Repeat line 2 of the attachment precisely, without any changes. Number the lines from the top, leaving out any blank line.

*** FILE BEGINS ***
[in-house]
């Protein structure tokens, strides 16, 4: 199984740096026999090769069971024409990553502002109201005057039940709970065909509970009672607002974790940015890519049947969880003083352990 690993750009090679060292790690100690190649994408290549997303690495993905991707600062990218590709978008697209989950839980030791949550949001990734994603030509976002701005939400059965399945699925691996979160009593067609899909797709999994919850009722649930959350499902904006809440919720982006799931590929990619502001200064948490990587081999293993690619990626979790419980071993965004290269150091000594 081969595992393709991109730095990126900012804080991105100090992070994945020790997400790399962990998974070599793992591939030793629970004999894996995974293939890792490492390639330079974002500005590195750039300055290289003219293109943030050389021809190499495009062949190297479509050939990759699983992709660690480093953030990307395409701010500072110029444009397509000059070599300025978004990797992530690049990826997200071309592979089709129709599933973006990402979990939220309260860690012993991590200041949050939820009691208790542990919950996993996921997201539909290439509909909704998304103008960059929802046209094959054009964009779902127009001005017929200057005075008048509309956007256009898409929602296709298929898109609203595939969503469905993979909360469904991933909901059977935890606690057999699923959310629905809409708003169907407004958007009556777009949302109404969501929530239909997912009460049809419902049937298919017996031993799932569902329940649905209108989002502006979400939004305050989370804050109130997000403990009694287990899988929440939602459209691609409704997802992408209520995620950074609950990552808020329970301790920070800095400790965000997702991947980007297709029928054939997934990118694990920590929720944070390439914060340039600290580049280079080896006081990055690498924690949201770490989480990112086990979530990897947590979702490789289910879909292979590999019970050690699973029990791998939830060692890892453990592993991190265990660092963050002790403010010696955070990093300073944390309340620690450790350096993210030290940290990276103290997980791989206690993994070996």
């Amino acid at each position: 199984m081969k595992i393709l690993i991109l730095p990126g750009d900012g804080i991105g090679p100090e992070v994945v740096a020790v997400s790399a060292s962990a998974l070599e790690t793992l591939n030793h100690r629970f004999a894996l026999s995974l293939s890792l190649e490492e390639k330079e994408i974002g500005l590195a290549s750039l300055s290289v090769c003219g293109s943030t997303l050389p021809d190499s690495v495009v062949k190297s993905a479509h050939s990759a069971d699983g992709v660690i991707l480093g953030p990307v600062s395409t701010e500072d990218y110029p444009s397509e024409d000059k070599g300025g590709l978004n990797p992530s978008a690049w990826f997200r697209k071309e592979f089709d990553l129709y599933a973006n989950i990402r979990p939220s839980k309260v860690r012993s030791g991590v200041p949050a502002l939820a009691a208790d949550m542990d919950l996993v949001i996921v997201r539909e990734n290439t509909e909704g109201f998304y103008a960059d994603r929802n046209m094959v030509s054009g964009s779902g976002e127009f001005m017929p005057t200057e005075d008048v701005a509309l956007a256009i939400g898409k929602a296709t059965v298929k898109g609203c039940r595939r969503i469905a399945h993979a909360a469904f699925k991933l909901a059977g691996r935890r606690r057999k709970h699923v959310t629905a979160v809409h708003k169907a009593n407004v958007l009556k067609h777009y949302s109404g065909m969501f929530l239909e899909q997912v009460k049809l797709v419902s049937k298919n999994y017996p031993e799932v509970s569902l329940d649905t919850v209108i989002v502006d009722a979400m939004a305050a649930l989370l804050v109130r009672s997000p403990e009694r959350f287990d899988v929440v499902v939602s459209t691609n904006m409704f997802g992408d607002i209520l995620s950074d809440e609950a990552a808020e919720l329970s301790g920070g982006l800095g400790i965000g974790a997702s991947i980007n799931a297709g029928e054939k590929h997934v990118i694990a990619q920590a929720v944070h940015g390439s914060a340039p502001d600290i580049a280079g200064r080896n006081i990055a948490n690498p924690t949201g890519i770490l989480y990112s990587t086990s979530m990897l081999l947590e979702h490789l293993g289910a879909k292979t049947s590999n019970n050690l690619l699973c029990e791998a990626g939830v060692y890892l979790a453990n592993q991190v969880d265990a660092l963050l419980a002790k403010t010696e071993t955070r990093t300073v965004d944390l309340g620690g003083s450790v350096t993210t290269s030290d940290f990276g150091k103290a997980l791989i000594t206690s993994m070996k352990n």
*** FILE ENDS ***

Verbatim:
């Protein structure tokens, strides 16, 4: 199984740096026999090769069971024409990553502002109201005057039940709970065909509970009672607002974790940015890519049947969880003083352990 690993750009090679060292790690100690190649994408290549997303690495993905991707600062990218590709978008697209989950839980030791949550949001990734994603030509976002701005939400059965399945699925691996979160009593067609899909797709999994919850009722649930959350499902904006809440919720982006799931590929990619502001200064948490990587081999293993690619990626979790419980071993965004290269150091000594 081969595992393709991109730095990126900012804080991105100090992070994945020790997400790399962990998974070599793992591939030793629970004999894996995974293939890792490492390639330079974002500005590195750039300055290289003219293109943030050389021809190499495009062949190297479509050939990759699983992709660690480093953030990307395409701010500072110029444009397509000059070599300025978004990797992530690049990826997200071309592979089709129709599933973006990402979990939220309260860690012993991590200041949050939820009691208790542990919950996993996921997201539909290439509909909704998304103008960059929802046209094959054009964009779902127009001005017929200057005075008048509309956007256009898409929602296709298929898109609203595939969503469905993979909360469904991933909901059977935890606690057999699923959310629905809409708003169907407004958007009556777009949302109404969501929530239909997912009460049809419902049937298919017996031993799932569902329940649905209108989002502006979400939004305050989370804050109130997000403990009694287990899988929440939602459209691609409704997802992408209520995620950074609950990552808020329970301790920070800095400790965000997702991947980007297709029928054939997934990118694990920590929720944070390439914060340039600290580049280079080896006081990055690498924690949201770490989480990112086990979530990897947590979702490789289910879909292979590999019970050690699973029990791998939830060692890892453990592993991190265990660092963050002790403010010696955070990093300073944390309340620690450790350096993210030290940290990276103290997980791989206690993994070996």